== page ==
Drakeford can’t get away with ‘for Wales, see England’ forever
There is a Chinese curse, ‘may you live in interesting times’. These last few weeks have certainly been interesting politically.
In the space of four weeks (if you exclude the period of mourning) Liz Truss has caused more damage to the Conservative party as its leader than any opposition party has been able to heap on it with decades of practice.
Like some Lib Dem Trojan horse, Truss inveigled her way into Number 10. Her promises of tax cuts played well to a small electorate. But the ‘human hand grenade’ pulled the pin as soon as she crossed the Downing Street threshold. With her grip on power and reality tenuous at best, it was only a matter of time before the explosion.
But back in Wales, we saw fireworks of our own. At last week’s First Minister’s Questions, Welsh Conservatives leader Andrew RT Davies quoted a member of the public who said that in their family’s experience the NHS in Wales was akin to a “third world” health service after her father was left rolling on the floor in pain for 15 hours waiting for an ambulance.
In his response, Mark Drakeford demonstrated that he’s more of a politician than I’d previously given him credit for. Because he managed to, as Americans like to say, ‘change the narrative’ by attacking the questioner rather than answering the question.
He responded by saying that “It is absolutely shocking that you think you can turn up here this afternoon with the mess your party has made, to the budgets of this country, to the reputation of this country around the world.”
He went on but I suspect that most of us are already among the millions ‘round the world’ who have watched it on YouTube, so I won’t rehearse it here.
I have previously argued that good government needs good opposition, so I disagree with Theo Davies-Lewis’ observation on this same site that “there is a time and place for the Conservatives to talk about accountability.”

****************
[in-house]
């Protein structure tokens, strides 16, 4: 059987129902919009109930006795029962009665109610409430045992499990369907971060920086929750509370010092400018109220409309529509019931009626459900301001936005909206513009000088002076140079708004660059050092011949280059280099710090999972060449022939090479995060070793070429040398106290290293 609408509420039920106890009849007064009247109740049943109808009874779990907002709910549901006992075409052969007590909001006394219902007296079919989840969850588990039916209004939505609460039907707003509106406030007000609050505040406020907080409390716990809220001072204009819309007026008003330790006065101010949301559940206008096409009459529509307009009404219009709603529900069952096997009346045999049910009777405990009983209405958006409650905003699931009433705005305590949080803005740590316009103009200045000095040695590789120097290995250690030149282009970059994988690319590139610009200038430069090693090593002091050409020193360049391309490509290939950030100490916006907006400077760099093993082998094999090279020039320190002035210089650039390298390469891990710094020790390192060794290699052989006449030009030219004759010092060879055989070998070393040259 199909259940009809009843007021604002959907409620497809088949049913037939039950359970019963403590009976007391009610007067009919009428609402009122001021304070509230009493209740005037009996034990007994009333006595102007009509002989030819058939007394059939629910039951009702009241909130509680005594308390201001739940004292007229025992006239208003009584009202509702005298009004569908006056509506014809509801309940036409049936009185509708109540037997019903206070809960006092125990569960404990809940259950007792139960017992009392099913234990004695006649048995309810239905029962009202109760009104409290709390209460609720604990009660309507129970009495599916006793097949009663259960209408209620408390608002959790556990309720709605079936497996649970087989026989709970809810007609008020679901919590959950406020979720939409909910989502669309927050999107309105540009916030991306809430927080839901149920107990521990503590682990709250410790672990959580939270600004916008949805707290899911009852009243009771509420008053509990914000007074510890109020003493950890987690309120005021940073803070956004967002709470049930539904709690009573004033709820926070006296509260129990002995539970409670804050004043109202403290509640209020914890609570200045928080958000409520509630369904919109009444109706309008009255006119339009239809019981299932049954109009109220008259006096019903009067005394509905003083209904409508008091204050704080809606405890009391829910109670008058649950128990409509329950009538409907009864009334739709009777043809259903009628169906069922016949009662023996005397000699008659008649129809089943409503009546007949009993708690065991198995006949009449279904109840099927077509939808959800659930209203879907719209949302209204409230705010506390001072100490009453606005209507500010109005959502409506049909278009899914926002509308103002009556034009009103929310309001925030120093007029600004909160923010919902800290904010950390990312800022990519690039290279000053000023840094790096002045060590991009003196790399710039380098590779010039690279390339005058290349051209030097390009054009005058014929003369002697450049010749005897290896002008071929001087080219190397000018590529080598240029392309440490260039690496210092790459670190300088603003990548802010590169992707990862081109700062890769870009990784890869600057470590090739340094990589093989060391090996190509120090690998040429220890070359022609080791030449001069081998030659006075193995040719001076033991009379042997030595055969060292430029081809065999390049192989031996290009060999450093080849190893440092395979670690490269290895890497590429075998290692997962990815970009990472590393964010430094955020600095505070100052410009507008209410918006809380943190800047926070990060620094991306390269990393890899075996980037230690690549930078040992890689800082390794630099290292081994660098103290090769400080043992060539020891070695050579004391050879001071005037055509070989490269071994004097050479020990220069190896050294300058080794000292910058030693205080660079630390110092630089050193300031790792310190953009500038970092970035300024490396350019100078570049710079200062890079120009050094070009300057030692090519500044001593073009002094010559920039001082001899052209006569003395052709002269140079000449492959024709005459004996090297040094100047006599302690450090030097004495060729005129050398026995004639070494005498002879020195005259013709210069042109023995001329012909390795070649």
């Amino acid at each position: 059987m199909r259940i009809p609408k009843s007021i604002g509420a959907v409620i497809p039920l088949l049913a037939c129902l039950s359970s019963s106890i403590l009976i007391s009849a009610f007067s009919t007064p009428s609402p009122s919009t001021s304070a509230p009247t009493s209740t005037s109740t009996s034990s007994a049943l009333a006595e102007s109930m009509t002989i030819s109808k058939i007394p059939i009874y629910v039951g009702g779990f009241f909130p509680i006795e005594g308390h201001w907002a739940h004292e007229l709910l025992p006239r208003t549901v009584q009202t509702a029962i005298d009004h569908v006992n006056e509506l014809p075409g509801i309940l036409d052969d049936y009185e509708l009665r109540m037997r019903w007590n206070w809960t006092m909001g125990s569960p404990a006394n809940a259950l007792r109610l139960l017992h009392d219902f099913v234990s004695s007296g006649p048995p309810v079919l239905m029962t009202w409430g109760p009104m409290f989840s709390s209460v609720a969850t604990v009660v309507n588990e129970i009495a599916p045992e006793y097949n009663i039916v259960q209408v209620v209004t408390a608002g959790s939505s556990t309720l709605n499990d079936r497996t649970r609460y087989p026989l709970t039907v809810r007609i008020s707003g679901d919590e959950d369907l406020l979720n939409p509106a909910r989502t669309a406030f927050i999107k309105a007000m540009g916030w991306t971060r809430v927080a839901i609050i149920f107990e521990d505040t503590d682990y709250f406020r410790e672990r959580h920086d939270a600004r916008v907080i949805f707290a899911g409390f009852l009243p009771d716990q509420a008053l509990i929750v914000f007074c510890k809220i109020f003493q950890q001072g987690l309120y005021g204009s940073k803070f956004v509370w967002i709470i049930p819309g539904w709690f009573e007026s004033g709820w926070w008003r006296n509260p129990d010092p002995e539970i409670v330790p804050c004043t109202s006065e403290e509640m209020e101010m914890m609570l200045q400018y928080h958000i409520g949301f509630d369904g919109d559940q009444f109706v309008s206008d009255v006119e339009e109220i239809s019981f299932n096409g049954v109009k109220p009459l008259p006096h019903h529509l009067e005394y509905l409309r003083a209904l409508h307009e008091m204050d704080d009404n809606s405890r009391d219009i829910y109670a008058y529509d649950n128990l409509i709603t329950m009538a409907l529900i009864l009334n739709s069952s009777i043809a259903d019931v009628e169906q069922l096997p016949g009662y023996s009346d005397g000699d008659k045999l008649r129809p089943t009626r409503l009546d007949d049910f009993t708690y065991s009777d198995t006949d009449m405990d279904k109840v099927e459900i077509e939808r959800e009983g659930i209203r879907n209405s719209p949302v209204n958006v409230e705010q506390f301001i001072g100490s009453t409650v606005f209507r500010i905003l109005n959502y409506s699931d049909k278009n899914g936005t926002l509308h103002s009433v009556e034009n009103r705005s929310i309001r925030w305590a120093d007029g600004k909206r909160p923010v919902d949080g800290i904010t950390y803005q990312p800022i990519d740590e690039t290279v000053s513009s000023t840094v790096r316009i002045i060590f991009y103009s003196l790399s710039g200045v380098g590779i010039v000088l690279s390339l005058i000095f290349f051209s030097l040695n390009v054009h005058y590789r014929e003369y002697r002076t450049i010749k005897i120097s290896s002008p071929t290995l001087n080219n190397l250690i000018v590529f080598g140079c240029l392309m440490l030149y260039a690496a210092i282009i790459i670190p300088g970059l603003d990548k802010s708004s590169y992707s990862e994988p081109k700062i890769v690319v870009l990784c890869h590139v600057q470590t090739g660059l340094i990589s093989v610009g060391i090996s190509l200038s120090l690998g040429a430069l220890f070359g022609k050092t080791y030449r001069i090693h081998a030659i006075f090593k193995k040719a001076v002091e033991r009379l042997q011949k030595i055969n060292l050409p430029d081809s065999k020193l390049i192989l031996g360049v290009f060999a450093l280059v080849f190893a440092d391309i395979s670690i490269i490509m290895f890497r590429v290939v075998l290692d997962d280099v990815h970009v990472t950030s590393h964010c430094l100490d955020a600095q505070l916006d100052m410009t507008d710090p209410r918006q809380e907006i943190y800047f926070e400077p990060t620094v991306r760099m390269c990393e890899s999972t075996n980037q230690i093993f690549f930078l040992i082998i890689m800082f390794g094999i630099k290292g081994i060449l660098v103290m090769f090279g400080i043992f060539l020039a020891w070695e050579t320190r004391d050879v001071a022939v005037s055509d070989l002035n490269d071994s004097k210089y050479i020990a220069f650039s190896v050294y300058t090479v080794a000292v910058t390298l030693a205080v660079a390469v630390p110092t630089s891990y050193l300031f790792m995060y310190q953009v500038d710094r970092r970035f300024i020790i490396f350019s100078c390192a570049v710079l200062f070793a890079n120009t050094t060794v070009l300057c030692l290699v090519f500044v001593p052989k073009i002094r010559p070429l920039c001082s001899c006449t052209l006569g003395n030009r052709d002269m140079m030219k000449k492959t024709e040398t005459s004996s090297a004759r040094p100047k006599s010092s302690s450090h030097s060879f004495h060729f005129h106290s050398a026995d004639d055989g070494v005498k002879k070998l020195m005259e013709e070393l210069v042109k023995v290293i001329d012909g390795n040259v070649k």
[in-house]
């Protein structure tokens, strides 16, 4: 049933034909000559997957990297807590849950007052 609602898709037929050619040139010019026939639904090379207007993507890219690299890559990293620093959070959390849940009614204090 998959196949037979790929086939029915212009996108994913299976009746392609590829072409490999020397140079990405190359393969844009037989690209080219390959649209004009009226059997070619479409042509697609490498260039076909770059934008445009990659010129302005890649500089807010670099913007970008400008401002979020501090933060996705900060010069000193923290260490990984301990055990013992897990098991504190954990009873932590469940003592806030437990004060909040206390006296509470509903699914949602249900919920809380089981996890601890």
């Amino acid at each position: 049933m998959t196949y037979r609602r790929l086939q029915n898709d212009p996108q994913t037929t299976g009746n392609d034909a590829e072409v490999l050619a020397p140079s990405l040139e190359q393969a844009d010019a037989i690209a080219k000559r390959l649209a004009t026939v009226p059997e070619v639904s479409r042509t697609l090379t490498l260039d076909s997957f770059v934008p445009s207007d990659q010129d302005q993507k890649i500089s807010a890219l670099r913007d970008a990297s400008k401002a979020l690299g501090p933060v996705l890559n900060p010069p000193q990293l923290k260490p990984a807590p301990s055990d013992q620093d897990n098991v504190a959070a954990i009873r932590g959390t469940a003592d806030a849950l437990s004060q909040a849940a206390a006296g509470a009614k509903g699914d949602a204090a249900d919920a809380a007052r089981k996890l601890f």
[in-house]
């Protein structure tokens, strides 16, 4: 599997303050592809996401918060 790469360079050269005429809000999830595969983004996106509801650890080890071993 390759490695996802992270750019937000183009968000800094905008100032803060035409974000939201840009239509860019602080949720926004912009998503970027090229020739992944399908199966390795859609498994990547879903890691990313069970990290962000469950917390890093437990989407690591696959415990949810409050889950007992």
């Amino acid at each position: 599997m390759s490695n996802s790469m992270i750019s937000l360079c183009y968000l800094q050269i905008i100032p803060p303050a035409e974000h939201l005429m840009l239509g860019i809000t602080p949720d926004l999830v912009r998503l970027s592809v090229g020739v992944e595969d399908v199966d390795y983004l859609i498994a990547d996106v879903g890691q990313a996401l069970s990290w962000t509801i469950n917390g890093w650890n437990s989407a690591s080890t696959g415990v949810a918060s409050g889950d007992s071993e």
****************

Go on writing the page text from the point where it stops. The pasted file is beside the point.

If not at FMQ’s then when is the time and place to hold Welsh Government to account? Don’t get me wrong. The Liz Truss premiership was an omnishambles. But we cannot suspend scrutiny because there’s a bigger mess in Westminster than Cardiff Bay. Would voters expect that of Sir Keir Starmer? Quite the reverse, I imagine.
Drakeford doubled down when he said to Davies: “I’ve not heard ever a single word from him assuming responsibility for the actions of his government.”
It is strange that Davies must be responsible for policies enacted by Number 10, while Welsh Labour expect a free pass when implementing their own.
Many in Wales are, quite rightly, exasperated at the tendency to ‘for Wales, see England’. But isn’t that exactly what Drakeford has done by avoiding answering a direct question on a devolved matter?
And if it is widely acknowledged that the NHS is a ‘weak spot’ for Welsh Labour, then surely it is one that must be challenged until it is no longer a weak spot for Wales?
Each month sees new record waiting times and waiting lists. So, was Drakeford expressing moral indignation, or simply demonstrating chagrin? Is it, after all, a case of power without responsibility?
Welsh Government is yet to publish its Health and Social Care Winter Plan. The National Care Service Expert Group aimed to provide recommendations by April 2022; no sign of any yet. While Davies’ questions were simple, the answers are clearly complex.
In the meantime, Welsh Conservatives are urging the establishment of NHS England-style “data-driven control centres” providing accurate information on hospital and care home bed capacity, identify system pressure points, and act to reduce ambulance delays and A&E waiting times. If one hospital becomes particularly busy, control centre staff could divert ambulances to different emergency departments.
I thought this already existed until my grandmother, having herself waited on the floor for several hours, was taken to the closest A&E where it was known she would have to wait in the ambulance overnight, rather than re-routed to a hospital further away but where she would have been seen almost straight away.
Truss took four weeks to sink the UK economy, but Drakeford has had almost four years as First Minister, and three years as Health Minister, to buoy up the Welsh NHS. The problems didn’t start with Truss, but Welsh Labour have not as of yet found a way to solve them.
With power comes responsibility. Good government is about running public services effectively, and good opposition is about challenging them when they don’t. Surely they can find a way to put the pin back in this particular grenade?
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